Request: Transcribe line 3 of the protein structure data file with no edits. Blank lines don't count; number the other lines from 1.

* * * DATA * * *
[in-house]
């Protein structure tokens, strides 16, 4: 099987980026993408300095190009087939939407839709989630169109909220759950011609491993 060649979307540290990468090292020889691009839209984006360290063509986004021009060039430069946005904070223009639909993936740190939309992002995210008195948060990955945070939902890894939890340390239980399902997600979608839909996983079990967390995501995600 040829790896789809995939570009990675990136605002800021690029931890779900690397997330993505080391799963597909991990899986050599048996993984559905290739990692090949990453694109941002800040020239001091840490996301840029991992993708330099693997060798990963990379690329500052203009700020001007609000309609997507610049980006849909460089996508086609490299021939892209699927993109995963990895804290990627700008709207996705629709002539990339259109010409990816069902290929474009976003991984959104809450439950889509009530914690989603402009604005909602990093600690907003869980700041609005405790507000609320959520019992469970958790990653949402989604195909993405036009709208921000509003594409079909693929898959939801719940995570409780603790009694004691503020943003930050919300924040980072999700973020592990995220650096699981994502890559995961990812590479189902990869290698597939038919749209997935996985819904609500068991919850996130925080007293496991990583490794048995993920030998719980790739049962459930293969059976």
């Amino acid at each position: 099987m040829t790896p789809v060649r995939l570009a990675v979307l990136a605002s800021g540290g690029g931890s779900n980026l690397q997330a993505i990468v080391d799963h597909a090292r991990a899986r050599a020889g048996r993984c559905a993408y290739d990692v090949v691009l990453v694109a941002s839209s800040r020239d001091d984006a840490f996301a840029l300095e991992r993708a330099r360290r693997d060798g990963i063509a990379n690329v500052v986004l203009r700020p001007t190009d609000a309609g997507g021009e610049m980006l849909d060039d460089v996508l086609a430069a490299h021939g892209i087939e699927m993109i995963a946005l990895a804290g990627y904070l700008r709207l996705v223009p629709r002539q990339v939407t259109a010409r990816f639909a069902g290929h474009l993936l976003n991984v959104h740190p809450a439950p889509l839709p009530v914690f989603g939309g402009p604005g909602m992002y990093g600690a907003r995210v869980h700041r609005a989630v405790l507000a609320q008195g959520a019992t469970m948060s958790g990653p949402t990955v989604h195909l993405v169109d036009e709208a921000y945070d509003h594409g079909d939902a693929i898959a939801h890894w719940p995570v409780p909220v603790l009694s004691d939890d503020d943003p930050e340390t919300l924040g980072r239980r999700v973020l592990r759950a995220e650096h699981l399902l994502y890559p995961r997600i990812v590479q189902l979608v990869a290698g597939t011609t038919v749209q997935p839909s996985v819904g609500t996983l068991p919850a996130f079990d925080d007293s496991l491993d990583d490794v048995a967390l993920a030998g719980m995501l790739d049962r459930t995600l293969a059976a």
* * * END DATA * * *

């Amino acid at each position: 099987m040829t790896p789809v060649r995939l570009a990675v979307l990136a605002s800021g540290g690029g931890s779900n980026l690397q997330a993505i990468v080391d799963h597909a090292r991990a899986r050599a020889g048996r993984c559905a993408y290739d990692v090949v691009l990453v694109a941002s839209s800040r020239d001091d984006a840490f996301a840029l300095e991992r993708a330099r360290r693997d060798g990963i063509a990379n690329v500052v986004l203009r700020p001007t190009d609000a309609g997507g021009e610049m980006l849909d060039d460089v996508l086609a430069a490299h021939g892209i087939e699927m993109i995963a946005l990895a804290g990627y904070l700008r709207l996705v223009p629709r002539q990339v939407t259109a010409r990816f639909a069902g290929h474009l993936l976003n991984v959104h740190p809450a439950p889509l839709p009530v914690f989603g939309g402009p604005g909602m992002y990093g600690a907003r995210v869980h700041r609005a989630v405790l507000a609320q008195g959520a019992t469970m948060s958790g990653p949402t990955v989604h195909l993405v169109d036009e709208a921000y945070d509003h594409g079909d939902a693929i898959a939801h890894w719940p995570v409780p909220v603790l009694s004691d939890d503020d943003p930050e340390t919300l924040g980072r239980r999700v973020l592990r759950a995220e650096h699981l399902l994502y890559p995961r997600i990812v590479q189902l979608v990869a290698g597939t011609t038919v749209q997935p839909s996985v819904g609500t996983l068991p919850a996130f079990d925080d007293s496991l491993d990583d490794v048995a967390l993920a030998g719980m995501l790739d049962r459930t995600l293969a059976a």